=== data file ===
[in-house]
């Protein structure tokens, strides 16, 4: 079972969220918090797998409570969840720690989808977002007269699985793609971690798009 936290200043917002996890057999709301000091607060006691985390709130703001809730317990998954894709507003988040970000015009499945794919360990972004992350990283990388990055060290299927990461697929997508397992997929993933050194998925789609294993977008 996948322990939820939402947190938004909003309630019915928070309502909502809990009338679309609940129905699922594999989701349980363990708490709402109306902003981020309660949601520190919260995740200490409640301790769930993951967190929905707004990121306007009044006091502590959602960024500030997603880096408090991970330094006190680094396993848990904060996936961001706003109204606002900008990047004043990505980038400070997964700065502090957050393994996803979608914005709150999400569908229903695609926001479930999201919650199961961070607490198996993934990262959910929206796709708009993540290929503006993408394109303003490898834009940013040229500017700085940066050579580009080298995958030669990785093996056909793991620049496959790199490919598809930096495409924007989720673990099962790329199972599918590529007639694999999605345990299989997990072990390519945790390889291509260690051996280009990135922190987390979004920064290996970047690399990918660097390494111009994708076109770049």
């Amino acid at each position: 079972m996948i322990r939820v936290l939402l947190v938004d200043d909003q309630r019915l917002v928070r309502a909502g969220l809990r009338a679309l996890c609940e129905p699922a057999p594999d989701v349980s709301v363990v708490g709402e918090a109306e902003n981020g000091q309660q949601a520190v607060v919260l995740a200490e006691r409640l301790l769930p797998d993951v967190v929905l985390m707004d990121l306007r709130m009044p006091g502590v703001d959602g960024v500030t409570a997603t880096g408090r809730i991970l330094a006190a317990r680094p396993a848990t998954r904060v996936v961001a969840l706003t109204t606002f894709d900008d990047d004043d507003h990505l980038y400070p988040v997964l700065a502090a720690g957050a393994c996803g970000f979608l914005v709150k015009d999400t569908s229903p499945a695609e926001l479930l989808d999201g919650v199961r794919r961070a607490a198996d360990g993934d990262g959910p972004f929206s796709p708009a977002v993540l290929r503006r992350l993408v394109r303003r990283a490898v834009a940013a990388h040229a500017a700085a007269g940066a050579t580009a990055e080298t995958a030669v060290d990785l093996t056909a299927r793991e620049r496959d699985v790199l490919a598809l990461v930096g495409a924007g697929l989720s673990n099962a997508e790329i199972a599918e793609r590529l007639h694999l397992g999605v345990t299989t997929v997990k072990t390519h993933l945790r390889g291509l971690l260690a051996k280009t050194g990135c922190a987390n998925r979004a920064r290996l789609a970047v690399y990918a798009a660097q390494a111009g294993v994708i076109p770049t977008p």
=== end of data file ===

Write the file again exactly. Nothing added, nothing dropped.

[in-house]
């Protein structure tokens, strides 16, 4: 079972969220918090797998409570969840720690989808977002007269699985793609971690798009 936290200043917002996890057999709301000091607060006691985390709130703001809730317990998954894709507003988040970000015009499945794919360990972004992350990283990388990055060290299927990461697929997508397992997929993933050194998925789609294993977008 996948322990939820939402947190938004909003309630019915928070309502909502809990009338679309609940129905699922594999989701349980363990708490709402109306902003981020309660949601520190919260995740200490409640301790769930993951967190929905707004990121306007009044006091502590959602960024500030997603880096408090991970330094006190680094396993848990904060996936961001706003109204606002900008990047004043990505980038400070997964700065502090957050393994996803979608914005709150999400569908229903695609926001479930999201919650199961961070607490198996993934990262959910929206796709708009993540290929503006993408394109303003490898834009940013040229500017700085940066050579580009080298995958030669990785093996056909793991620049496959790199490919598809930096495409924007989720673990099962790329199972599918590529007639694999999605345990299989997990072990390519945790390889291509260690051996280009990135922190987390979004920064290996970047690399990918660097390494111009994708076109770049």
């Amino acid at each position: 079972m996948i322990r939820v936290l939402l947190v938004d200043d909003q309630r019915l917002v928070r309502a909502g969220l809990r009338a679309l996890c609940e129905p699922a057999p594999d989701v349980s709301v363990v708490g709402e918090a109306e902003n981020g000091q309660q949601a520190v607060v919260l995740a200490e006691r409640l301790l769930p797998d993951v967190v929905l985390m707004d990121l306007r709130m009044p006091g502590v703001d959602g960024v500030t409570a997603t880096g408090r809730i991970l330094a006190a317990r680094p396993a848990t998954r904060v996936v961001a969840l706003t109204t606002f894709d900008d990047d004043d507003h990505l980038y400070p988040v997964l700065a502090a720690g957050a393994c996803g970000f979608l914005v709150k015009d999400t569908s229903p499945a695609e926001l479930l989808d999201g919650v199961r794919r961070a607490a198996d360990g993934d990262g959910p972004f929206s796709p708009a977002v993540l290929r503006r992350l993408v394109r303003r990283a490898v834009a940013a990388h040229a500017a700085a007269g940066a050579t580009a990055e080298t995958a030669v060290d990785l093996t056909a299927r793991e620049r496959d699985v790199l490919a598809l990461v930096g495409a924007g697929l989720s673990n099962a997508e790329i199972a599918e793609r590529l007639h694999l397992g999605v345990t299989t997929v997990k072990t390519h993933l945790r390889g291509l971690l260690a051996k280009t050194g990135c922190a987390n998925r979004a920064r290996l789609a970047v690399y990918a798009a660097q390494a111009g294993v994708i076109p770049t977008p």